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Dynamic modelling and optimal control of sugar crystallisation in a multi-compartment continuous vacuum pan.

dc.contributor.advisorMulholland, Michael.
dc.contributor.authorLove, David John.
dc.descriptionThesis (Ph.D.)-University of Natal, 2002.
dc.description.abstractThe objective of this work was to determine the operating conditions which would maximise the crystallisation performance of continuous vacuum pans used in the sugar industry. The specific application investigated in detail is crystallisation of high grade product sugar (A-sugar) in a South African raw cane sugar factory. The optimisation studies are based on a detailed dynamic mathematical model of a continuous pan. Whilst this model is based on the published work of others, the selection of variables and the formulation of the equations have been structured to produce a modular model of an individual compartment with the minimum number of independent variables. The independent variables have also been selected to meet the requirements of both a state-space control formulation and those necessary for the dynamic programming technique of optimisation. The modular compartment models are linked together to model a multi-compartment pan and the steady state model is derived as a special case of the dynamic model. For the model to simulate the conditions in South African sugar factories adequately requires appropriate descriptions of sucrose solubility and growth kinetics. Given the limited applicability of published data, experiments were undertaken to determine these parameters. Sucrose solubility in impure solutions was determined in laboratory tests designed to approach equilibrium by dissolution at conditions approximating those during pan boiling. The dependence of crystal growth rate on the concentration of impurity present in the mother liquor was investigated in both laboratory scale and pilot scale batch pan boiling experiments. The primary dependence of crystal growth rate on the super-saturation driving force was determined by fitting the steady state model to results of tests on an industrial scale continuous pan. The dynamic programming technique was used in conjunction with the mathematical model to determine the operating conditions which maximise steady state crystallisation performance. Using the crystallisation parameters determined for South African conditions, this approach has shown that the conventional wisdom of running with high crystal contents in all compartments of continuous pans boiling A-massecuite is not optimum. Pans should operate at lower crystal contents in earlier compartments, only increasing to higher crystal contents towards the final compartment. The specific values depend on seed conditions, pan design and the solubility and growth kinetics. To reap the benefits of being able to determine the optimum steady state operating condition for a continuous pan, it is necessary to be able to achieve effective steady state operation under industrial conditions. This requires both a steady loading on the pan and effective control of the crystallisation conditions within the pan. To stabilise loading, a strategy has been developed which uses buffer tanks in an optimal way to damp out flow fluctuations. This strategy accommodates multiple buffer tanks in series without the amplification of disturbances that occurs with some of the simpler published techniques. The dynamic behaviour of absolute pressure control and compartment feed control were investigated in an industrial scale pan. This work has demonstrated the importance of high quality absolute pressure control and developed techniques for effective automatic tuning of pan feed controls. As part of this research, computer control systems were developed as tools to provide the appropriate monitoring and control of the experiments undertaken.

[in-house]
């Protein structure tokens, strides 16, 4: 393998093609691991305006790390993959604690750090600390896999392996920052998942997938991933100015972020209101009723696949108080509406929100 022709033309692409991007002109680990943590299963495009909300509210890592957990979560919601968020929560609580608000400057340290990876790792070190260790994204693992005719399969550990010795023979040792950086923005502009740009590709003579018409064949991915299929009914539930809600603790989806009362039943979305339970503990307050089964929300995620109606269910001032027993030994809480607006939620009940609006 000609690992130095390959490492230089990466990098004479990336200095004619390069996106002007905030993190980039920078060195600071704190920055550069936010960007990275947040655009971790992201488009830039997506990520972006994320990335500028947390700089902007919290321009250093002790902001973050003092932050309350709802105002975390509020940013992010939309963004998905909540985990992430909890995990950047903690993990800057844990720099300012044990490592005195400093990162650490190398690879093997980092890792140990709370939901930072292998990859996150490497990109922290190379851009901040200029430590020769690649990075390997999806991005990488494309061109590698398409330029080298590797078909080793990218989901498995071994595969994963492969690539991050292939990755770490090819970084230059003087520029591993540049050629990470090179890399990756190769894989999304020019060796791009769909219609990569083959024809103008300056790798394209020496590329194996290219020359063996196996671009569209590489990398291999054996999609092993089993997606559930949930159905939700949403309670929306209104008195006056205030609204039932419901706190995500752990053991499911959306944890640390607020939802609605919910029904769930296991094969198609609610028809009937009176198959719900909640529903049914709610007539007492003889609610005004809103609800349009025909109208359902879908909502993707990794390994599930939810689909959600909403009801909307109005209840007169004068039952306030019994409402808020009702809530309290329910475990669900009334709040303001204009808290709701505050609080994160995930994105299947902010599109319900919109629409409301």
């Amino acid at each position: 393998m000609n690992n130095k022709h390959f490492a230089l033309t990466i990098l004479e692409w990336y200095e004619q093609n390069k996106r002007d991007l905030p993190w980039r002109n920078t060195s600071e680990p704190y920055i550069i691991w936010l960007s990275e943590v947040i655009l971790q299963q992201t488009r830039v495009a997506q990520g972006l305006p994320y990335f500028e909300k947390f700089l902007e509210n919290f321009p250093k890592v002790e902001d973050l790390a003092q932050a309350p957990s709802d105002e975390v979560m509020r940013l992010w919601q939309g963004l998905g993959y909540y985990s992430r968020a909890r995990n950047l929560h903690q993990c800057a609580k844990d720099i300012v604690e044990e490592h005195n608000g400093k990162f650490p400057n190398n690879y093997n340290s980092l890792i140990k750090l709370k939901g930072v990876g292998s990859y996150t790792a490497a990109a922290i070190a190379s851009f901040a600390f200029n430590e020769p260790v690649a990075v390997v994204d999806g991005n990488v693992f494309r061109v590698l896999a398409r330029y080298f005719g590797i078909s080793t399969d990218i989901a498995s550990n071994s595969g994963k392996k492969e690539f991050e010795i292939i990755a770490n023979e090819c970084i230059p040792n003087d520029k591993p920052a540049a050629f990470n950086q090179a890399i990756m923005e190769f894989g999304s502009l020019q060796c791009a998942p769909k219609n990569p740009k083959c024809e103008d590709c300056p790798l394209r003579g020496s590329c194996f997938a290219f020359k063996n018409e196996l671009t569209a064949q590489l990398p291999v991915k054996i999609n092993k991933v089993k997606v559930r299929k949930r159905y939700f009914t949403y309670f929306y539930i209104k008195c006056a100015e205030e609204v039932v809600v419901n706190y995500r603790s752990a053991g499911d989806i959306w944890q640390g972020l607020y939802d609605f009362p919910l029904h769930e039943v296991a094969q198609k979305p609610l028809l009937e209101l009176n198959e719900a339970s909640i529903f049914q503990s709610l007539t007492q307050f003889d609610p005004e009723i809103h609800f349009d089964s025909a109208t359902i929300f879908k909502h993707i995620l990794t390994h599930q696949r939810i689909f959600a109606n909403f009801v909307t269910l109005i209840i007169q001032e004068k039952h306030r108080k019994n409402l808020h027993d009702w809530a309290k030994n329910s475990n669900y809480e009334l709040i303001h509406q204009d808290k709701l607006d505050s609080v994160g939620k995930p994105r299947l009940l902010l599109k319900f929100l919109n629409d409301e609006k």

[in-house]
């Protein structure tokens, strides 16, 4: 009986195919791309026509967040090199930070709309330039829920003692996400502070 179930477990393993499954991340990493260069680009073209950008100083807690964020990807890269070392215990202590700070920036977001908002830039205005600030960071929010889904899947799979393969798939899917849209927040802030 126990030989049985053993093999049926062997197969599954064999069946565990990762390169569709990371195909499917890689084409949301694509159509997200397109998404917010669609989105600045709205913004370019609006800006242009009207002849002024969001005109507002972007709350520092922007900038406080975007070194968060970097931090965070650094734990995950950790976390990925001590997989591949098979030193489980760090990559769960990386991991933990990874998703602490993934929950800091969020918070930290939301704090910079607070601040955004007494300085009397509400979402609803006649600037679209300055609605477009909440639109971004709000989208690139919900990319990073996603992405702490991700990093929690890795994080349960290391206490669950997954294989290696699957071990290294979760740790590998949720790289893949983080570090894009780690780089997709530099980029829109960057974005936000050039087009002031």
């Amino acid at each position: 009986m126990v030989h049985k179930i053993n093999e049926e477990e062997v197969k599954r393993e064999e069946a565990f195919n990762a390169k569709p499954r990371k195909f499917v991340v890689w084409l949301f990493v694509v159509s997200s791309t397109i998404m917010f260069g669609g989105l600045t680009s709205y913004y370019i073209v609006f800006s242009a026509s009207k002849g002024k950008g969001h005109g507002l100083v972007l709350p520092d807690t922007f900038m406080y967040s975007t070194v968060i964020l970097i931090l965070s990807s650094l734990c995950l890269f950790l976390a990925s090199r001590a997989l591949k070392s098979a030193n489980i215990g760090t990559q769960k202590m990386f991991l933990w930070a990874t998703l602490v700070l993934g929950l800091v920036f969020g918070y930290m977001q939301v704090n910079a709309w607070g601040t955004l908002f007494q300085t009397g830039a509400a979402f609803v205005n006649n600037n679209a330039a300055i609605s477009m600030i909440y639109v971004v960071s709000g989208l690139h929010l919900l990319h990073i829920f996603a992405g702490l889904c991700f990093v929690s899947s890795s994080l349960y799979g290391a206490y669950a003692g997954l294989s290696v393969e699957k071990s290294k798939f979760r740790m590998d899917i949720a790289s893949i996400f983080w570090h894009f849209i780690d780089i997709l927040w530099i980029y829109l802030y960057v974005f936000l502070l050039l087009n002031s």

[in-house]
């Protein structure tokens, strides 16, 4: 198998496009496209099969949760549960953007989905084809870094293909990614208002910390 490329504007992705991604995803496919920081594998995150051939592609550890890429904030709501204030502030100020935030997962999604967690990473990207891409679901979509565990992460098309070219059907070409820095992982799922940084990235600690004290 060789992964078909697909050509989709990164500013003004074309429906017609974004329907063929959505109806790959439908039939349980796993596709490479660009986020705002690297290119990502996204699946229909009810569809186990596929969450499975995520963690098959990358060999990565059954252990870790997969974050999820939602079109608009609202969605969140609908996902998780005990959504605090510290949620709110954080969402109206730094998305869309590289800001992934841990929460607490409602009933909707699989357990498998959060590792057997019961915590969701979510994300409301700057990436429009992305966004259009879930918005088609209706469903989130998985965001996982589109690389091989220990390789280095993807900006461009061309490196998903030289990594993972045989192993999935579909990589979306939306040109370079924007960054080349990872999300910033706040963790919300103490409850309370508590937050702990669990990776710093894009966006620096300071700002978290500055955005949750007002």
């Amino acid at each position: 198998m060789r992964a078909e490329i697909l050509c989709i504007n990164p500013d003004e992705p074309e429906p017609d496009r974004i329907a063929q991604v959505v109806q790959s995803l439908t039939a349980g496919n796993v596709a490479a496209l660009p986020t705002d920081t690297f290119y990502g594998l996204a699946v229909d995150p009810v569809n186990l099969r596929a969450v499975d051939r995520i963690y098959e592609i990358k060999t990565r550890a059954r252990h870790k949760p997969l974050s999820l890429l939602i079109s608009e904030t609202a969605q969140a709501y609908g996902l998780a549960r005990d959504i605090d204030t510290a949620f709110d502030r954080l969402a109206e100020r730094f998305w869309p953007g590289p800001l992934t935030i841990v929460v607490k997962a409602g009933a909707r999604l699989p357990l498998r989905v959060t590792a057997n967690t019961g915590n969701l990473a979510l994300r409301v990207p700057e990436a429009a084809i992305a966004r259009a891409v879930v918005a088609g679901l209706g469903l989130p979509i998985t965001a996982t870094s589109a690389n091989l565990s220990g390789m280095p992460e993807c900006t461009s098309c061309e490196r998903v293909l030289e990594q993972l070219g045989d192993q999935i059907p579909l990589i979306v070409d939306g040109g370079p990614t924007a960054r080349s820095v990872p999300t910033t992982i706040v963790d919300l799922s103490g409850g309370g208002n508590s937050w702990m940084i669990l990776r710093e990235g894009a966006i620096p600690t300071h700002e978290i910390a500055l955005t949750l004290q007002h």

dc.subjectSugar--Manufacture and refining--Mathematical models.
dc.subjectTheses--Chemical engineering.
dc.titleDynamic modelling and optimal control of sugar crystallisation in a multi-compartment continuous vacuum pan.


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